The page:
Related Post: Challenges Women Entrepreneurs Face And Overcome
6. Keep Track of Your Accomplishments
As you move up the corporate ladder, keep a personal journal of what you have done, not hours worked. You need to build your list of selling points with real achievements like successful presentations, landing a lucrative contract, strong customer sales or satisfaction, or training new employees. It will strengthen your conversations when you pitch for more money and benefits.
Women often undervalue their own worth and as a result, have lower expectations for themselves. Confidence-building is just as important as your hard work, diligence, and skills. It took time for me to strengthen my self-assurance to take stands when necessary and to be able to convince others.
7. Solicit Manager Support
It is always a good idea to have management in your corner who can provide you support and feedback. They can provide you with advice on how to advance in your career or get desirable assignments. Take the initiative to talk to your managers about how things are going. Look for mentors. Ask your supervisor for suggestions on professional development or online course opportunities.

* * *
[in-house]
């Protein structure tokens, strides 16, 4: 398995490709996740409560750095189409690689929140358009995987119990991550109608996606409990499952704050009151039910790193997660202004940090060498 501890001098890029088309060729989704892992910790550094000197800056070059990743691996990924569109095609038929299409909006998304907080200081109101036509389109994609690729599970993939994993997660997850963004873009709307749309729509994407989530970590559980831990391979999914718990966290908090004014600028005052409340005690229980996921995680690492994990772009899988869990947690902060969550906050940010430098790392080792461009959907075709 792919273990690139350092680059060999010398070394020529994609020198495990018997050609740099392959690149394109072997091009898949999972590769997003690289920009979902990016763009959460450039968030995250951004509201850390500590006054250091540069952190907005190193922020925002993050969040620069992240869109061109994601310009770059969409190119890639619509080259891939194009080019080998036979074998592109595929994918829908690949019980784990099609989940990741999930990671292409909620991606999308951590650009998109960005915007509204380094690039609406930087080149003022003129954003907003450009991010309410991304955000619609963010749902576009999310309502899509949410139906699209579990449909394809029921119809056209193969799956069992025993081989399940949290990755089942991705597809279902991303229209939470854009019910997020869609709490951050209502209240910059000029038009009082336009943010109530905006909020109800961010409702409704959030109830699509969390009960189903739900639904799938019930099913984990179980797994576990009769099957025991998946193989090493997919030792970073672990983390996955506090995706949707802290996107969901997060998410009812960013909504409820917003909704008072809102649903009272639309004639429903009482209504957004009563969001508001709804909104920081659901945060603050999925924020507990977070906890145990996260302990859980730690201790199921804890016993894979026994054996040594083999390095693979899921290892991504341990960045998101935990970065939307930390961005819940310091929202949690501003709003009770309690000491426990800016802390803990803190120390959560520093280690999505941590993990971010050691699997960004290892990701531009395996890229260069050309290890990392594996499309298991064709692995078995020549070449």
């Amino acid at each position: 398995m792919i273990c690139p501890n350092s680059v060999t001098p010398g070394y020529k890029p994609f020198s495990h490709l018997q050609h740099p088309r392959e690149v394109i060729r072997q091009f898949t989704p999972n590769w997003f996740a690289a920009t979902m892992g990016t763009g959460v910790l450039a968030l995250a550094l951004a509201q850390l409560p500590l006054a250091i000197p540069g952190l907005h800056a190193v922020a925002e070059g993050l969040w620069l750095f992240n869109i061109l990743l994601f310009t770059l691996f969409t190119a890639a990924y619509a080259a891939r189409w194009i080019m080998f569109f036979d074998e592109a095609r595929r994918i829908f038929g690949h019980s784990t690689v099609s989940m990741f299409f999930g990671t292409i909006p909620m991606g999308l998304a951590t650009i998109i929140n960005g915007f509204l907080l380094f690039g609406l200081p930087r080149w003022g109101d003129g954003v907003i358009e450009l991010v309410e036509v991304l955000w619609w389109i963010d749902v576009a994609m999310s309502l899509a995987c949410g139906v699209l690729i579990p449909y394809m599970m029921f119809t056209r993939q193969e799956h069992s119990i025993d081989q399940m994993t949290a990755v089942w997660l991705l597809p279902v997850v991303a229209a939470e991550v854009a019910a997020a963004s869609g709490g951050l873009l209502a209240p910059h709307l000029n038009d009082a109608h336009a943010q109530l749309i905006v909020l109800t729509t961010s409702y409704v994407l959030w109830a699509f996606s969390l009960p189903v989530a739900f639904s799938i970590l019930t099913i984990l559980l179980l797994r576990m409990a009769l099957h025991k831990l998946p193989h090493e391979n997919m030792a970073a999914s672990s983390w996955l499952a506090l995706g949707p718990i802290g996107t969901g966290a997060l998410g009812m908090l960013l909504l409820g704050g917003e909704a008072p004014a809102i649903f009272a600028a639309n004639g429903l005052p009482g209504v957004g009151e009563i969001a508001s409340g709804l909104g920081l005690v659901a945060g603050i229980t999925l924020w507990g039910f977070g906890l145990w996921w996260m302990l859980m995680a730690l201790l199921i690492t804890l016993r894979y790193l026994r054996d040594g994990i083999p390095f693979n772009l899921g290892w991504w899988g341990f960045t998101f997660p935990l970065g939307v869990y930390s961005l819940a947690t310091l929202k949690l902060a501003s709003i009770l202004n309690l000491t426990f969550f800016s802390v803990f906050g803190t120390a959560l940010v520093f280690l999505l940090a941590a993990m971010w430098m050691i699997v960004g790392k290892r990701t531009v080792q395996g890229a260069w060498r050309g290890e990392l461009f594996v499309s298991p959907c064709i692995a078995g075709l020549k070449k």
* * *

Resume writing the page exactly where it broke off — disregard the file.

Ask your boss for constructive criticism over coffee or lunch. Be professional, loyal and supportive.
I was fortunate to have had good support from my research director. He was often a good sounding board, providing advice and valuable feedback in a complex environment, particularly for women. He treated people professionally and equally.
8. Getting A Raise
You always want to be paid what you are worth whether you are changing jobs or moving up the ladder. If you remain in your organization, you have a record of accomplishments, your ability to work with or manage others and a reputation. You can use internal and external sources to find out what people are making in the field.